Now, in all his thoughts of Simonides, not once had it entered Ben-Hur's mind that, by the law, a daughter followed the parent's condition. In all his visions of her, the sweet-faced Esther had figured as the rival of the Egyptian, and an object of possible love. He shrank from the revelation so suddenly brought him, and looked at her blushing; and, blushing, she dropped her eyes before him. Then he said, while the papyrus rolled itself together,

"A man with six hundred talents is indeed rich, and may do what he pleases; but, rarer than the money, more priceless than the property, is the mind which amassed the wealth, and the heart it could not corrupt when amassed. O Simonides--and thou, fair Esther--fear not. Sheik Ilderim here shall be witness that in the same moment ye were declared my servants, that moment I declared ye free; and what I declare, that will I put in writing.
Is it not enough? Can I do more?"

"Son of Hur," said Simonides, "verily thou dost make servitude lightsome. I was wrong; there are some things thou canst not do; thou canst not make us free in law. I am thy servant forever, because I went to the door with thy father one day, and in my ear the awl-marks yet abide."

"Did my father that?"

"Judge him not," cried Simonides, quickly. "He accepted me a servant of that class because I prayed him to do so. I never repented the step. It was the price I paid for Rachel, the mother of my child here; for Rachel, who would not be my wife unless I became what she was."

"Was she a servant forever?"

"Even so."

Ben-Hur walked the floor in pain of impotent wish.

"I was rich before," he said, stopping suddenly. "I was rich with the gifts of the generous Arrius; now comes this greater fortune, and the mind which achieved it. Is there not a purpose of God in it all ? Counsel me, O Simonides! Help me to see the right and do it. Help me to be worthy my name, and what thou art in law to me, that will I be to thee in fact and deed. I will be thy servant forever."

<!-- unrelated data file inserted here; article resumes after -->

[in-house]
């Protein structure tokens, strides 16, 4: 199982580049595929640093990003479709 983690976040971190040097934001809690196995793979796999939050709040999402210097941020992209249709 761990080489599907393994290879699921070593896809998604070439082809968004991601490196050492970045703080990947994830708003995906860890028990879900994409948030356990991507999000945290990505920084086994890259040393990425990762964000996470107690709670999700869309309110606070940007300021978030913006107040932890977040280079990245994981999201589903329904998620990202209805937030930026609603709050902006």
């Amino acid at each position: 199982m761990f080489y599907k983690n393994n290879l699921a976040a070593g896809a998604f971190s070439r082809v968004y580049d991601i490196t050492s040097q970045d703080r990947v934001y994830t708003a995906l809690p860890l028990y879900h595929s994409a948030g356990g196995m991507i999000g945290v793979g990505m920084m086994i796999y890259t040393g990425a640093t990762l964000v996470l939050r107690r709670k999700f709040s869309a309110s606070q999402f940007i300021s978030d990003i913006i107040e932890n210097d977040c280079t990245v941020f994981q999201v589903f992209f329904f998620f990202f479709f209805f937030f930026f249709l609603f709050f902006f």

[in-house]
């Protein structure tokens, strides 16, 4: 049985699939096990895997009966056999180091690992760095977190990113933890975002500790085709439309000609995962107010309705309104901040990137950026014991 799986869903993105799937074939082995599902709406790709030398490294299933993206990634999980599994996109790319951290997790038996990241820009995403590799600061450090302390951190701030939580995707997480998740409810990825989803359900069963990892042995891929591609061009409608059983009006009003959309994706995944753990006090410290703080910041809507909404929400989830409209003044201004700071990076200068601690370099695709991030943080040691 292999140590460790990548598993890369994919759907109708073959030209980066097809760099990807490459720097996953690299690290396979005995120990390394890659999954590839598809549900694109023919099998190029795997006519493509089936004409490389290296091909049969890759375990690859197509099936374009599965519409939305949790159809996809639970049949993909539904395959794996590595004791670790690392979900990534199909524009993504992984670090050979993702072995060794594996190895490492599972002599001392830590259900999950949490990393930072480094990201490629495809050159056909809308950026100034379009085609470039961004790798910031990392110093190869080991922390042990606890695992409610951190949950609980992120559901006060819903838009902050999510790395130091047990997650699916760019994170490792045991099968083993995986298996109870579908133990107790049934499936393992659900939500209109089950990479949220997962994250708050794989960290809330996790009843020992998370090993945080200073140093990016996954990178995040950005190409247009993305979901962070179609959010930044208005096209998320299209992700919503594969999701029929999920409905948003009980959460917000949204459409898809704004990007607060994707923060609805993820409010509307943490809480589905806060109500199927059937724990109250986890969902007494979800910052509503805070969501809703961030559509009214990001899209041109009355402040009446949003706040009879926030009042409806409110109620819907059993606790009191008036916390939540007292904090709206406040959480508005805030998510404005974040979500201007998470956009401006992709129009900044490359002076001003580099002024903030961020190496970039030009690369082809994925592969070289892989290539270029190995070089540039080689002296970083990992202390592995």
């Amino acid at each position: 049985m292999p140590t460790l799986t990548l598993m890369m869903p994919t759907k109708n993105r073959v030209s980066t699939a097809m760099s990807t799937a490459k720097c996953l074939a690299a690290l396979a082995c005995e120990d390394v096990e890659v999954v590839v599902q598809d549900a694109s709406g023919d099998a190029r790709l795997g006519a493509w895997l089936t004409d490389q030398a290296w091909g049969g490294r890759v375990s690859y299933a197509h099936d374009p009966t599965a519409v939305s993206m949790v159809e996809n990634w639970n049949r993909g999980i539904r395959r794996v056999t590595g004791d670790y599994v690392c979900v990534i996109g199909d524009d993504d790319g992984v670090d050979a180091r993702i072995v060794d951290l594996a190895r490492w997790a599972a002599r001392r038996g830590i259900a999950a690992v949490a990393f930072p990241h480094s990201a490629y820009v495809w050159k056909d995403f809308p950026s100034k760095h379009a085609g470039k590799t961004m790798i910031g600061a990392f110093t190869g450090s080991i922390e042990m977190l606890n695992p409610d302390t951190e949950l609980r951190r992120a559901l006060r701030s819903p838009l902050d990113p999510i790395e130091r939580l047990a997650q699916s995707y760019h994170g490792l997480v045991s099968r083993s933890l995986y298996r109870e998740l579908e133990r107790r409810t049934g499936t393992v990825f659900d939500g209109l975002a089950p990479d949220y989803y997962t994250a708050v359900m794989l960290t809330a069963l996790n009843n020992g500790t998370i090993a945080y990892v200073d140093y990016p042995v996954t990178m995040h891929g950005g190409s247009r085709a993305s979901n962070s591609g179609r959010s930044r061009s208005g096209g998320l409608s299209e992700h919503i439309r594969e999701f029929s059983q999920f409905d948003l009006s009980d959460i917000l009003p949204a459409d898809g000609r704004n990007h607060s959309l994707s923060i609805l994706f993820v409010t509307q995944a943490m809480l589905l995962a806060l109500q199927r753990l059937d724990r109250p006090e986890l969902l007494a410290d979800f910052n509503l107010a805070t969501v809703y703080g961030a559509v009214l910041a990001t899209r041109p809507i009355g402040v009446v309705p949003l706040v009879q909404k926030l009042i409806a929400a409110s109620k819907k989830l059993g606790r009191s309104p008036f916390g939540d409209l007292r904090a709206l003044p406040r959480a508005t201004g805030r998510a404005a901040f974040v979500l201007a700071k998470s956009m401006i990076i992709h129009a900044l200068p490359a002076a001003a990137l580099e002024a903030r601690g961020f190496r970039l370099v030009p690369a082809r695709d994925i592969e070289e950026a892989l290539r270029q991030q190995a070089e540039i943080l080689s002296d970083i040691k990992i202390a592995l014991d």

Simonides' face actually glowed.

"O son of my dead master! I will do better than help; I will serve thee with all my might of mind and heart. Body, I have not; it perished in thy cause; but with mind and heart I will
serve thee. I swear it, by the altar of our God, and the gifts upon the altar! Only make me formally what I have assumed to be."

"Name it," said Ben-Hur, eagerly.

"As steward the care of the property will be mine."

"Count thyself steward now; or wilt thou have it in writing?"

"Thy word simply is enough; it was so with the father, and I will not more from the son. And now, if the understanding be perfect"--Simonides paused.

"It is with me," said Ben-Hur.

"And thou, daughter of Rachel, speak!" said Simonides, lifting her arm from his shoulder.

Esther, left thus alone, stood a moment abashed, her color coming and going; then she went to Ben-Hur, and said, with a womanliness singularly sweet, "I am not better than my mother was; and, as she is gone, I pray you, O my master, let me care for my father."

Ben-Hur took her hand, and led her back to the chair, saying, "Thou art a good child. Have thy will."

Simonides replaced her arm upon his neck, and there was silence for a time in the room.

to be continued